Following the success of our innovator-in-residence day a few weeks ago we will be running another session with Roger Tipple on Tuesday 8th July. If you would like to speak to Roger about developing your product give us a ring for an appointment or more information. Appointments are booked on a first-come-first-served basis.
Monday, 16 June 2014
The initial spark of Russell’s initial innovative idea came when returning from holiday with his family. They had to wait at the airport while their missing pushchair was located, and Russell began to think about how to construct a folding buggy which would be easy to carry about when not in use. He also wanted something which would not easily topple over when bags are added to it.
Russell explained that before he came up with the idea for a folding pushchair-and-rucksack, he was a youth worker. He had no experience of product development, business, finance or intellectual property – areas which he has had to learn from scratch.
He enrolled on a business course, and from there was put in touch with Manchester central library’s Business & IP Centre. Through the centre he spoke to a patent attorney and was introduced to the delights of patent searching. Patent searching is always a vital first step in trying to determine whether an inventor’s “new” idea is actually original, and Russell spent many hours trying to find any previously filed patent applications which might thwart his plans.
Since then he has had three UK patents granted and several international patents filed; has visited trade shows both here and abroad and his folding buggy has won several awards.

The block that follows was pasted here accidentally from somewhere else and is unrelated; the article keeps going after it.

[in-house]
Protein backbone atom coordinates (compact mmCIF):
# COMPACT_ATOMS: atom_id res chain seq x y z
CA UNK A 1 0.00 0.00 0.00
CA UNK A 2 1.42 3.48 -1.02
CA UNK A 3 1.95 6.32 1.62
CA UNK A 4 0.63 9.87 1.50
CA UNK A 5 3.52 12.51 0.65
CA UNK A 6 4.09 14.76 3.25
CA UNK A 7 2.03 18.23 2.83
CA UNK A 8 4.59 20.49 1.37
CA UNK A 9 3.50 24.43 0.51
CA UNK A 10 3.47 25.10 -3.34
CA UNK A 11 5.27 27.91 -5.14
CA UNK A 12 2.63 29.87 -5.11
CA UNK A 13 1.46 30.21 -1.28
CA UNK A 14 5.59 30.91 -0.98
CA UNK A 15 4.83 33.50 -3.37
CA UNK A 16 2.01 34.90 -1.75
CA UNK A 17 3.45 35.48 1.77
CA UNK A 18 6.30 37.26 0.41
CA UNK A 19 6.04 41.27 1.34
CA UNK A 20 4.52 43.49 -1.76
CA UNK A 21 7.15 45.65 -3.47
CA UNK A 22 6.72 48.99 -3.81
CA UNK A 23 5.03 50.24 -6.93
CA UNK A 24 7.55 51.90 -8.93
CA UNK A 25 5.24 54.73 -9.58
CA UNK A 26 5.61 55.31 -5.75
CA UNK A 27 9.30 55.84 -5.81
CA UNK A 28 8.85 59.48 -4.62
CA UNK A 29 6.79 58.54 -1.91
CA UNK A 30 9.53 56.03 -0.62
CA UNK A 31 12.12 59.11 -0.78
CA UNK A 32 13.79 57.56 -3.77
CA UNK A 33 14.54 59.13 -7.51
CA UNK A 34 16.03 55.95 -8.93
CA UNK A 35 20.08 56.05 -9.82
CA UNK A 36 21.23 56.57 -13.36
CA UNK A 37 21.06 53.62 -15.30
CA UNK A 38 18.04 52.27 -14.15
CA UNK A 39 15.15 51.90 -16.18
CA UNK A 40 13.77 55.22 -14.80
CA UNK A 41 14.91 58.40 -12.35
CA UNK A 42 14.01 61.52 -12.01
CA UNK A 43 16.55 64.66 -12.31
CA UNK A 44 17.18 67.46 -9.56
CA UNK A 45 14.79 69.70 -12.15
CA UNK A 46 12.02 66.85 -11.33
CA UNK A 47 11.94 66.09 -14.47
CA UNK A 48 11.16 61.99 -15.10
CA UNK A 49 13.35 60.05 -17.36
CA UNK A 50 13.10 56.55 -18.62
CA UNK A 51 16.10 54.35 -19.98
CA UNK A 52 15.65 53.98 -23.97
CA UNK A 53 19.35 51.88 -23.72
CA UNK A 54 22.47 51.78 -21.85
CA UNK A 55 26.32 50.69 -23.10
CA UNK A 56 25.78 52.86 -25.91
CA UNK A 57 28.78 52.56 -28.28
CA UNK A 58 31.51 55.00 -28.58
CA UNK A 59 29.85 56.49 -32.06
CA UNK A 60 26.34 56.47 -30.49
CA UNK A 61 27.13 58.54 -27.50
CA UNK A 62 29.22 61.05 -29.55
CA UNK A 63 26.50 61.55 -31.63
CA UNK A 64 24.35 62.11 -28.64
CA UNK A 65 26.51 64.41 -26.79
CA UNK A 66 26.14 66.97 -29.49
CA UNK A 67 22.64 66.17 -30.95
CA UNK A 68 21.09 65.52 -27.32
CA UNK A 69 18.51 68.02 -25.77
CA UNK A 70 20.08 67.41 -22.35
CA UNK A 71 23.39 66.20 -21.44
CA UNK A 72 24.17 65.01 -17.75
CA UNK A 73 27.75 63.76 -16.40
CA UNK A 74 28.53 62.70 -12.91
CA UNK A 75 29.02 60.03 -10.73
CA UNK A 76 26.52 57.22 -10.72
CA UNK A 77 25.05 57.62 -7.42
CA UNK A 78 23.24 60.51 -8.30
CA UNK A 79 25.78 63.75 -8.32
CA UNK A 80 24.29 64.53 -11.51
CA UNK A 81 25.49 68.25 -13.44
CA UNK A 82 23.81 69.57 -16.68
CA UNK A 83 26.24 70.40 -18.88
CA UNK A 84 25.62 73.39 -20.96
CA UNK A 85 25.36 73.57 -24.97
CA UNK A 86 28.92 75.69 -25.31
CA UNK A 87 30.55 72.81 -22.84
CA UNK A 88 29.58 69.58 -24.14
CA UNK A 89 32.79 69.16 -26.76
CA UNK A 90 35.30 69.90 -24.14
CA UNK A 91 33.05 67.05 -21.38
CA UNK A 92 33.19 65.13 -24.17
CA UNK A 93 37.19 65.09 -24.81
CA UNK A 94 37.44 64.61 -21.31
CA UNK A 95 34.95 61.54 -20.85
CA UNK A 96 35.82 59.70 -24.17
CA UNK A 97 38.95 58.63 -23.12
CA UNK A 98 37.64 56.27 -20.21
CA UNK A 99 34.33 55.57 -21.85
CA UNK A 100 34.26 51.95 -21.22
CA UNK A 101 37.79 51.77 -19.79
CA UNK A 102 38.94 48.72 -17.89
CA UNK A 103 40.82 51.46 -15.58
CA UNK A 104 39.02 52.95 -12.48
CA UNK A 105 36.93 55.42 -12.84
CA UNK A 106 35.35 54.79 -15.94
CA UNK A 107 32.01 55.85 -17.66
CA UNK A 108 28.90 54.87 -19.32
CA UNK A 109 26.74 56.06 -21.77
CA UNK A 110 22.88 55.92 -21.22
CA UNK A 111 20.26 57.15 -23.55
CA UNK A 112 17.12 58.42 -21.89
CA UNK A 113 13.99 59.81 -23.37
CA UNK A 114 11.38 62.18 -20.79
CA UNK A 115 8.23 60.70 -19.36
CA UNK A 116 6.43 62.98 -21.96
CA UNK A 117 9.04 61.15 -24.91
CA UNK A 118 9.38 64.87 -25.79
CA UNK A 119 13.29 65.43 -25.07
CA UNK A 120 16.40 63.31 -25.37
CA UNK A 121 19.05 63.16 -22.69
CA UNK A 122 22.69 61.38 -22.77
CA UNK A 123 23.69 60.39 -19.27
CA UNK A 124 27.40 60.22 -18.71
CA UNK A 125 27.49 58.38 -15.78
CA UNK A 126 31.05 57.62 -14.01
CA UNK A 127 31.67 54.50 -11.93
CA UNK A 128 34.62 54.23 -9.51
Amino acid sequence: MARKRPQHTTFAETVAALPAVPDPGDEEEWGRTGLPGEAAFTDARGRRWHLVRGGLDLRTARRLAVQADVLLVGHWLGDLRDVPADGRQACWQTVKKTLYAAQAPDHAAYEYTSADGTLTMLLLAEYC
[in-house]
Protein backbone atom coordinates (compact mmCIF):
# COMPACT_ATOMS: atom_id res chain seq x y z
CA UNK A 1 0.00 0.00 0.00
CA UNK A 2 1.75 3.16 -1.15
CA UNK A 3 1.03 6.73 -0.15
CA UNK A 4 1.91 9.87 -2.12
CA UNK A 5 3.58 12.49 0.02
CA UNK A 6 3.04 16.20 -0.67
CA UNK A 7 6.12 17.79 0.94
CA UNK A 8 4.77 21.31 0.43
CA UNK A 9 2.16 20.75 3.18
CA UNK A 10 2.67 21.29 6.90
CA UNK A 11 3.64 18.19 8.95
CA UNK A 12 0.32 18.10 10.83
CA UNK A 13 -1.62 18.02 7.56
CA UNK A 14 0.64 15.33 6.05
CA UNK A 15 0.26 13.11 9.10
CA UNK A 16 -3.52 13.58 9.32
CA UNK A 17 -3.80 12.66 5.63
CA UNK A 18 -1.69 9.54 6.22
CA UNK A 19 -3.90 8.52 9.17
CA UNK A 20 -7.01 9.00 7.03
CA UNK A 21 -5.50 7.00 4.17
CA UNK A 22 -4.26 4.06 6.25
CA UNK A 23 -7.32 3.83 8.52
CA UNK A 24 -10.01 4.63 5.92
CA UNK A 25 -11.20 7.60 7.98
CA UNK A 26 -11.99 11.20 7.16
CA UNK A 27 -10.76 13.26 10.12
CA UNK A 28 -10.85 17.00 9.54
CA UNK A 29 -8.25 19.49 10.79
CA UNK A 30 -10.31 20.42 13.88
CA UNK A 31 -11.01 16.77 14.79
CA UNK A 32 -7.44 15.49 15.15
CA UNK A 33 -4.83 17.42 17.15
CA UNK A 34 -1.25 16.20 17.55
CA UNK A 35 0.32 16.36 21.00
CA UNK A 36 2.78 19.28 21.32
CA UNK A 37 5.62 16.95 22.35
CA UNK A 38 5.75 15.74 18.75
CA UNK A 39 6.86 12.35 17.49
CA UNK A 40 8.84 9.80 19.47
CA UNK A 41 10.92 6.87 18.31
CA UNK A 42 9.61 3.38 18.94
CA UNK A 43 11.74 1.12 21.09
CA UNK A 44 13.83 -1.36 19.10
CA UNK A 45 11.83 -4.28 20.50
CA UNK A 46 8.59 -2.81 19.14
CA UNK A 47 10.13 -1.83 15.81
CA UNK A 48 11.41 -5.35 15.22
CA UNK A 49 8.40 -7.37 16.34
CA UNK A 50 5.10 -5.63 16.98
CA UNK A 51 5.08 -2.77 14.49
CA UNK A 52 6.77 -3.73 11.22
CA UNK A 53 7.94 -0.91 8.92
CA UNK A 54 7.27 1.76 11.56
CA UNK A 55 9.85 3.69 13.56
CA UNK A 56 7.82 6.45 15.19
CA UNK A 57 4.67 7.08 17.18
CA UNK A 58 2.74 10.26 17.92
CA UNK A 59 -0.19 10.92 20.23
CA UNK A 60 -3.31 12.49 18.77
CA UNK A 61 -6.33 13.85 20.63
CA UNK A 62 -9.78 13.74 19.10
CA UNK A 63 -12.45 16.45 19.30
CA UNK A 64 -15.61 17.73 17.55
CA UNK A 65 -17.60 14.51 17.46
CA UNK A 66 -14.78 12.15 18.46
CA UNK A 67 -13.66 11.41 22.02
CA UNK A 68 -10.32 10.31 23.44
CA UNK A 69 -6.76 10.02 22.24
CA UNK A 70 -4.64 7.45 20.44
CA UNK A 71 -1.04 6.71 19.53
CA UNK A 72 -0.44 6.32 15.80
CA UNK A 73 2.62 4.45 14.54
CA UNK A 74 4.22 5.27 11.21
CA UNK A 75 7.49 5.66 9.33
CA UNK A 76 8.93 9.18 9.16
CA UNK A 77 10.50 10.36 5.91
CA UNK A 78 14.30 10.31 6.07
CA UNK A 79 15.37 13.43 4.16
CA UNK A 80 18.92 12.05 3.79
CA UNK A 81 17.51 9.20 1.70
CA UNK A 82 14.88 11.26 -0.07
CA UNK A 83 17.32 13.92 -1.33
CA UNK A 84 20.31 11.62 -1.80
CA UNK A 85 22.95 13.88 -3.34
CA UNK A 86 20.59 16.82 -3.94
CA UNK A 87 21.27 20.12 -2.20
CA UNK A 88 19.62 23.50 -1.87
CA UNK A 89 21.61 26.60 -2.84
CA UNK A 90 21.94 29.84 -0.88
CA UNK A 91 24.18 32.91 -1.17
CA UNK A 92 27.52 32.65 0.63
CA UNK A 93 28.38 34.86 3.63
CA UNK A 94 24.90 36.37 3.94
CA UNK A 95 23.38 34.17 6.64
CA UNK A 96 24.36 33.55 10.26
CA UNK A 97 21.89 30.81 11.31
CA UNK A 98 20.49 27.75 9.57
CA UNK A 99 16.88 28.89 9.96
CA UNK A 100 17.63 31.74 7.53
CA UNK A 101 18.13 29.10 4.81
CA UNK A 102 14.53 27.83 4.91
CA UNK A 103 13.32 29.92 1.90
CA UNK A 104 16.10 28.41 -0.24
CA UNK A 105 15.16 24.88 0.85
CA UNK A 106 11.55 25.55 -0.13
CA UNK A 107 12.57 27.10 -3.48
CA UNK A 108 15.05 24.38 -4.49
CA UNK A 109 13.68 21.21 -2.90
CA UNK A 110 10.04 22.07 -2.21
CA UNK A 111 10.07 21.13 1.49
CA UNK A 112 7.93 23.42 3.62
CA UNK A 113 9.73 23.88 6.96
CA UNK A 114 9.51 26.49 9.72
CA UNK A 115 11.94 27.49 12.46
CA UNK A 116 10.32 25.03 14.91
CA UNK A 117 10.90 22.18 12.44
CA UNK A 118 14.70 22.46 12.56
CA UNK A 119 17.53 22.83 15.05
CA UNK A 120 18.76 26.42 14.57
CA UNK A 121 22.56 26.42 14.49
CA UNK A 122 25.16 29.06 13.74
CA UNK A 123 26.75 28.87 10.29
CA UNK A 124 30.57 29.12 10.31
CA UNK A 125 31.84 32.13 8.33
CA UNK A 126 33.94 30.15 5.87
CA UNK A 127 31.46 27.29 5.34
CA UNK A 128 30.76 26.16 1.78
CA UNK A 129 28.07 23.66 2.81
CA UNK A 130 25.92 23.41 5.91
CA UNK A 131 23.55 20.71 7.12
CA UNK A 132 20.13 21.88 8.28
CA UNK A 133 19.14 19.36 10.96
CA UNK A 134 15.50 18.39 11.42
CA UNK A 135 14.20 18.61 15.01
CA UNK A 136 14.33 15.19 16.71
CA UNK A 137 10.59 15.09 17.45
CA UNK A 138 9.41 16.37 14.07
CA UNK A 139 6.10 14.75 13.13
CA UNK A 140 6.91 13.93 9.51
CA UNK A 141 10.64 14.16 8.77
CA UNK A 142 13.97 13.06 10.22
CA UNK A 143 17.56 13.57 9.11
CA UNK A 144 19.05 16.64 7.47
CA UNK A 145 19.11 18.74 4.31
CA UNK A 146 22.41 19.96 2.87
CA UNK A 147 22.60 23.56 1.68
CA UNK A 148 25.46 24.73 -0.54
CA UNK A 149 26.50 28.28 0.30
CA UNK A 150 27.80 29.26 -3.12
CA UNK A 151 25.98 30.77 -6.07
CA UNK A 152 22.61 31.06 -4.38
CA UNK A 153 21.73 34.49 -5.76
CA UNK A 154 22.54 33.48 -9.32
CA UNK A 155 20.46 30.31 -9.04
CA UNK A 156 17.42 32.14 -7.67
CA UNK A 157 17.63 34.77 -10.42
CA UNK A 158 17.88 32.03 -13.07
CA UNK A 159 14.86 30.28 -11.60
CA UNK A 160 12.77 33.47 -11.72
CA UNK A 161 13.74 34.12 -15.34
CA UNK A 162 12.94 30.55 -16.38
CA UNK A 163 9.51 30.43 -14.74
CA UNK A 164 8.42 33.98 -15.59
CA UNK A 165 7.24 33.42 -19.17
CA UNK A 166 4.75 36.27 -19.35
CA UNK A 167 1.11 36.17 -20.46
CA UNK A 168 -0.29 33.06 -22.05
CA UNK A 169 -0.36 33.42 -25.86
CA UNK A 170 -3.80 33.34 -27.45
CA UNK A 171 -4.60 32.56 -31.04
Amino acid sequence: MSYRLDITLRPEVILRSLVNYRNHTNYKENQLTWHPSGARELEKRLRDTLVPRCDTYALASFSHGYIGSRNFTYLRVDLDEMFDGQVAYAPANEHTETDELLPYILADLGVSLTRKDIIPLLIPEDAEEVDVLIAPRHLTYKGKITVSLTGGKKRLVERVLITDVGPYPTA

As with most inventors he has not found the process of getting his product to market an easy one. Finance has been the biggest difficulty – he has gained funding from a variety of sources, including venture capitalists, private individuals and government bodies, but the development of a new product tends to involve significant costs. Maintaining financial support over a period of time is always a challenge. Russell has found that a surprising amount has been done through good will.
Prototyping, of course, can be expensive and it’s not unusual to have to produce several versions of a product. Russell described one incident where he discovered he had £10,000 worth of prototypes which didn’t work because the prototype hadn’t got all the parts right. The discovery was made just before he was due at a trade show.
He made a conscious decision to manufacture in the UK, partly for ethical reasons and partly to ensure that he kept control of development. It’s obviously easier to oversee development here than having to regularly travel abroad.
Knowing your product in detail is vital – every component, what they’re made of and how it works. Russell kept emphasising the importance of research, and this is something which should be ongoing – you need to know your market and the processes involved in getting your product out there. And be aware that the market will change and you need to adapt. Keep improving your product.
Your competitors will also look closely at what you are doing and try to find ways of improving what you have done. Russell already has other products in the planning stage rather than just relying on one.
He had to learn about finance and about design and the terminology which is used in those areas.
If you’re going to succeed you also need a network. If you’re going for money, financiers will want to know who you’re connected with – it can make you a more attractive proposition. And unless you work hard to talk to people and make connections you won’t find the people who can help.
In Russell’s view it’s best to file a patent as late as possible because once it’s published everyone knows what you’re doing. Patenting can be very expensive and money you spend on it is not going into the product itself – but if you have intellectual property you can licence it.
For the trade mark Ruk-bug® Russell wanted something which would give some indication of what the product is – buggy / rucksack. But he also wanted a logo which would indicate a sense of fun. A series of designs were created and tested with a focus group and the favourite was then registered as a trade mark.